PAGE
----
While target-date funds have offered an innovative investment vehicle, they are ripe for a new enhancement — personalization. Today’s target-date funds use age as their only input. By considering additional criteria and responding to evolving participant circumstances, asset managers can offer further target-date fund innovation. Importantly, benefits of personalization can be realized by all participants, including those defaulted into the QDIA or unengaged in their retirement saving. Working together, the plan sponsor, recordkeeper, and investment manager can share basic information to improve participant outcomes.
At Putnam, we believe personalization is the future, and we have built a personal target-date solution that:
- Leverages our existing, differentiated glide path
- Personalizes allocations to each participant
- Has demonstrated the ability to improve outcomes
Built on the Putnam Retirement Advantage strategy baseline
Our glide path philosophy, which is the foundation of everything we do in target-date investing, is to manage the right risk at the right time. We illustrate the Putnam glide path in Figure 1. It favors a larger equity weight than the industry average when there is a long horizon before retirement and losses can be recovered. The strategies then significantly reduce equity risk approaching the target date, when account balances are largest and recovery time is shortest. This is better for protecting near-retirement participants from retirement-endangering drawdowns. The target allocation at retirement seeks to balance risk between equities and fixed income.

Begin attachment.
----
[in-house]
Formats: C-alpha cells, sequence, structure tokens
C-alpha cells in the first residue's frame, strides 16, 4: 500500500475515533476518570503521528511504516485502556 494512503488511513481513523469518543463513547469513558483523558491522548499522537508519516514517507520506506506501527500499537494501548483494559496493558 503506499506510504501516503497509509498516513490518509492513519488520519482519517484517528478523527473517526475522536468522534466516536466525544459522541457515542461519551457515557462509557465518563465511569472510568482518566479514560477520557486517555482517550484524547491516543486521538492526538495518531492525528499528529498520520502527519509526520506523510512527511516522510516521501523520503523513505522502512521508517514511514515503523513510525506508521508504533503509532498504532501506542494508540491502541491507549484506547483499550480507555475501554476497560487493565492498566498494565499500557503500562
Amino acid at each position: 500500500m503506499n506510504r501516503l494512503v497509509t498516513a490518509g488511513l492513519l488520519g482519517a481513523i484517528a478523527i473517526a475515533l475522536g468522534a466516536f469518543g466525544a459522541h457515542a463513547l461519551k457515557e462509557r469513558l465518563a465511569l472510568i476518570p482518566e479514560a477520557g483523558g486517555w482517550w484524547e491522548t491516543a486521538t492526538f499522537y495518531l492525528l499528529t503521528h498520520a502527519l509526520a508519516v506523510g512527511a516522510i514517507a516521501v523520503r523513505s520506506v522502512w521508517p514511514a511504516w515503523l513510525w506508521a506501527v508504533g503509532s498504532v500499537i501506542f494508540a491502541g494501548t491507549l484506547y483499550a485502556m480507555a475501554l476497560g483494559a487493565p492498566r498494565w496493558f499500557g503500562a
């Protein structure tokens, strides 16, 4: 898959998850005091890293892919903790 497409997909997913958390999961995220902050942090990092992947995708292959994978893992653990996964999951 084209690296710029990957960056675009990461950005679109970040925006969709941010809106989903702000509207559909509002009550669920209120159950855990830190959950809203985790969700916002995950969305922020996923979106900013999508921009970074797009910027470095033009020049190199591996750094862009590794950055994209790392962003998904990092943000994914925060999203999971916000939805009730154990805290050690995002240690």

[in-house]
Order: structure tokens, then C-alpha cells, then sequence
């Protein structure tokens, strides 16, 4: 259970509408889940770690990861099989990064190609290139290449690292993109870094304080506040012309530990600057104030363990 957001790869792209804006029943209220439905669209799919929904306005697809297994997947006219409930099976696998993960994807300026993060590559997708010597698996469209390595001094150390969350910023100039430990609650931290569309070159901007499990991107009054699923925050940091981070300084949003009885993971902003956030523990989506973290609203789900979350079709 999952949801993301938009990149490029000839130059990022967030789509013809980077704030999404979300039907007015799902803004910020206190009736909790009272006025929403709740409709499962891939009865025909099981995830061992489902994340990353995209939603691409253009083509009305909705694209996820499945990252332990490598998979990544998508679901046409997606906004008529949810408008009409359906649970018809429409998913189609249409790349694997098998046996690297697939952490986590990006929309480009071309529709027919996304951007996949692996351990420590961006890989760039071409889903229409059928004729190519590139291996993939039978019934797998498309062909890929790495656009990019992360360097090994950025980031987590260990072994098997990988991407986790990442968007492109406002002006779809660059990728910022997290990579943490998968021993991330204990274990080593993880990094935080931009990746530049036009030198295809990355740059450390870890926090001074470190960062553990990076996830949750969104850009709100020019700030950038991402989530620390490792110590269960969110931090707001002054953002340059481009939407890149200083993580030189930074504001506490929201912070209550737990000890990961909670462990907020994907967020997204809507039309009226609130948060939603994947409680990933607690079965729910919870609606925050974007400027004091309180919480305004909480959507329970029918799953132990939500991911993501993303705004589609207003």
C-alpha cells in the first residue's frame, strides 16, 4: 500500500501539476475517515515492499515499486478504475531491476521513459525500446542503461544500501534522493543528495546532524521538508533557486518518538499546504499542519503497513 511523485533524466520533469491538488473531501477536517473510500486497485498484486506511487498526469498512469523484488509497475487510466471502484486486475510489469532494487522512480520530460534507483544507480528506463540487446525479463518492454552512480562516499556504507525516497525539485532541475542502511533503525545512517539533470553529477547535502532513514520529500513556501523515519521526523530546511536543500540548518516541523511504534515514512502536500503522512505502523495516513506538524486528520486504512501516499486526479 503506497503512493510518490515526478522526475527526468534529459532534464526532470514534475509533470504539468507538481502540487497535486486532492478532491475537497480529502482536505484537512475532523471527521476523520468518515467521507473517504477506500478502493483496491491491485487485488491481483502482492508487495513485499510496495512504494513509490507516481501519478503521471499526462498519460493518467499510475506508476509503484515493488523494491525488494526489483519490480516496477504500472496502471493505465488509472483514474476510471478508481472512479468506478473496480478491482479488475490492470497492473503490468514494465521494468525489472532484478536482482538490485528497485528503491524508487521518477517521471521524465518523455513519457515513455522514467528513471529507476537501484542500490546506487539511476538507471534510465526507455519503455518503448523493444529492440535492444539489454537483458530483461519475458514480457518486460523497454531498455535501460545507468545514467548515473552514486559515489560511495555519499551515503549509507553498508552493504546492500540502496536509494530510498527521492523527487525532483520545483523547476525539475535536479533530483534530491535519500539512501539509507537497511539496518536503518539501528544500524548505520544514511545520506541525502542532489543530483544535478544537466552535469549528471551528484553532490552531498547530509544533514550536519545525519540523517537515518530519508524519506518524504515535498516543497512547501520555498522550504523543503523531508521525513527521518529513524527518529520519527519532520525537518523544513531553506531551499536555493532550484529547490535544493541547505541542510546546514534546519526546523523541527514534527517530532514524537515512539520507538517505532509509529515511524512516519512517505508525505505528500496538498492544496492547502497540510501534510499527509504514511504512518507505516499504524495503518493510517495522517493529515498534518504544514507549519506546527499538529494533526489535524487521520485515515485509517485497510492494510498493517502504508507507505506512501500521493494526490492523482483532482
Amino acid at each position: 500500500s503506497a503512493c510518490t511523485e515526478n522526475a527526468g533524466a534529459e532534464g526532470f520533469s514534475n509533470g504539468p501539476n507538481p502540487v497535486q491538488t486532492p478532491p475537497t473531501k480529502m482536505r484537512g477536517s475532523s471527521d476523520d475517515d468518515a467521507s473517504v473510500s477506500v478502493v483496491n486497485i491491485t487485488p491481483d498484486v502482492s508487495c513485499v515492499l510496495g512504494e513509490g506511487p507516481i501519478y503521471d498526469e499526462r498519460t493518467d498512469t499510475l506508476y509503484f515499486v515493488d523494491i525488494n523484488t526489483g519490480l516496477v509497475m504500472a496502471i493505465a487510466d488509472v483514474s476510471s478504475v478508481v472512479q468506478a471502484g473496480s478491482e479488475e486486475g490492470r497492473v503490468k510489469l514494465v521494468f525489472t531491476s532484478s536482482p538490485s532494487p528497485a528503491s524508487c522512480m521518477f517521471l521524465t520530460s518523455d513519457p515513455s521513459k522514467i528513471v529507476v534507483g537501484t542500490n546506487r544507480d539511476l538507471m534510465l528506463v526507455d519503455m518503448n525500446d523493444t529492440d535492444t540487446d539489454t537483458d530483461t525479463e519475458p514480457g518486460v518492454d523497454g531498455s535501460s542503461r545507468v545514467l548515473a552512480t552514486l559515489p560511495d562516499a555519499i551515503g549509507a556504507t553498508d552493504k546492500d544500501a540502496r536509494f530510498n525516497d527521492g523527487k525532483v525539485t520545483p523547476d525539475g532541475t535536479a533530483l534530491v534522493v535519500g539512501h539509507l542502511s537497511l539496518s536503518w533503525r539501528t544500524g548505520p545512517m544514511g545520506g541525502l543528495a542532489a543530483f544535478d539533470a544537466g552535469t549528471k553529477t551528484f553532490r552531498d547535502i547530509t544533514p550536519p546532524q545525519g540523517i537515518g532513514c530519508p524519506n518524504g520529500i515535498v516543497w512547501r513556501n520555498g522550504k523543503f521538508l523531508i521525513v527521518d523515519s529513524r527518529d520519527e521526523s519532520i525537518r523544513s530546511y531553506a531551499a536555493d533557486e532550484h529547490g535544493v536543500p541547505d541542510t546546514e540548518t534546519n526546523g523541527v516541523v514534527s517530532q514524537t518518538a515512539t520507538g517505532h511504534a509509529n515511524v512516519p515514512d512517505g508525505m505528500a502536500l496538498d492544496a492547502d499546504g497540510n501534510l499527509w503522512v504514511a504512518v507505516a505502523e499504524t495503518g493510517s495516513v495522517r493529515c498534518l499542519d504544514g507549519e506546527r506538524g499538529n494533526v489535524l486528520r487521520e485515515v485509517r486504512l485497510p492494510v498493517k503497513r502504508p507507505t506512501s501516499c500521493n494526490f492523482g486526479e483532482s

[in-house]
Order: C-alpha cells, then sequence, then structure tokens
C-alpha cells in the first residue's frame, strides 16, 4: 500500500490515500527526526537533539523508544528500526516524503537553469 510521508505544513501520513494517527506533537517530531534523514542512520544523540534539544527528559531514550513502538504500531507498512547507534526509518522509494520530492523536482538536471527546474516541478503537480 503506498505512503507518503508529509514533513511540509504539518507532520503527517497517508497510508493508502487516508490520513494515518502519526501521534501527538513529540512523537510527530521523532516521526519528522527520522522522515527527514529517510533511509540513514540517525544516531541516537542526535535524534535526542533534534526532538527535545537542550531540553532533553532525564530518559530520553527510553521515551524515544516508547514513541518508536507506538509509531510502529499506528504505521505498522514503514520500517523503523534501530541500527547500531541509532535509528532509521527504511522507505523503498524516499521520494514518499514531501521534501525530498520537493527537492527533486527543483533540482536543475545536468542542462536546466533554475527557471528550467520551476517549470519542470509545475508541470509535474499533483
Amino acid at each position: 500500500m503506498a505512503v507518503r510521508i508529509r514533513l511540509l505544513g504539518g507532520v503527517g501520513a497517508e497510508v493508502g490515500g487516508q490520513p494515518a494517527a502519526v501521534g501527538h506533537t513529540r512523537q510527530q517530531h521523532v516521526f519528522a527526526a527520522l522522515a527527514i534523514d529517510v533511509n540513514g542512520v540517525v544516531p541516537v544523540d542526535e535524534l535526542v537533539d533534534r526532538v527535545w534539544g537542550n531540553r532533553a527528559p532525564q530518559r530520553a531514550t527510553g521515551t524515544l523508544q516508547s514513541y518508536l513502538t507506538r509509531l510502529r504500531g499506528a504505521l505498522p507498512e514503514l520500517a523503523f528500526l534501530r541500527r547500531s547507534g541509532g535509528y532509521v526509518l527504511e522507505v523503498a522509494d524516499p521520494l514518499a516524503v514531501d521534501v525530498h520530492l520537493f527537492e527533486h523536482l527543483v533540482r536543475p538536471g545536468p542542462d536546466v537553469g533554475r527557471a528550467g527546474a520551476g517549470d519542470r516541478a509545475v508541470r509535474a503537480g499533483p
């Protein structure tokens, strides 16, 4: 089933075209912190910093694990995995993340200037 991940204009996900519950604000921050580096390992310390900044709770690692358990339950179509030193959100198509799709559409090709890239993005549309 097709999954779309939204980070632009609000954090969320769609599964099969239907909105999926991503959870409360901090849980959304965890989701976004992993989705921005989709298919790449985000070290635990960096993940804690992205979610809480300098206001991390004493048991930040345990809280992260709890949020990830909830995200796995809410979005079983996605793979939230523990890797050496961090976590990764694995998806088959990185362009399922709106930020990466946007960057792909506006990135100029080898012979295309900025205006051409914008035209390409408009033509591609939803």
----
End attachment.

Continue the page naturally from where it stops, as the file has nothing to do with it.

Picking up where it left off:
Figure 1. Allocations of the Putnam target-date glide path versus the industry average
Sources: Putnam; Morningstar for industry average equity allocations; as of 3/31/23.
Our existing glide path serves as the baseline for the personalized solution available to participants, illustrated in Figure 2. Since our baseline begins with very aggressive allocations, our personalized target-date solution only needs the ability to adjust equity allocations lower at this point in the glide path. At the opposite end, our landing point is already theoretically optimal for maximizing risk-adjusted returns, so we do not need the flexibility to add fixed income, only to increase equity. In the middle of the glide path, personalized allocations are more symmetric around the baseline, and participant allocations can be adjusted up or down to reflect their individual retirement journey.
Figure 2. Personalization adjustments to Putnam target-date glide path
Personalized for each participant
Personalization builds on the approach used in our existing target-date strategies by maintaining the focus on individual outcomes, and increasing the precision with which we do so. At Putnam, we believe portfolio value alone is not the best measure of retirement saving success, as this singular focus can lead to excessive risk taking for some participants. Delivering better outcomes relies on prioritizing two goals: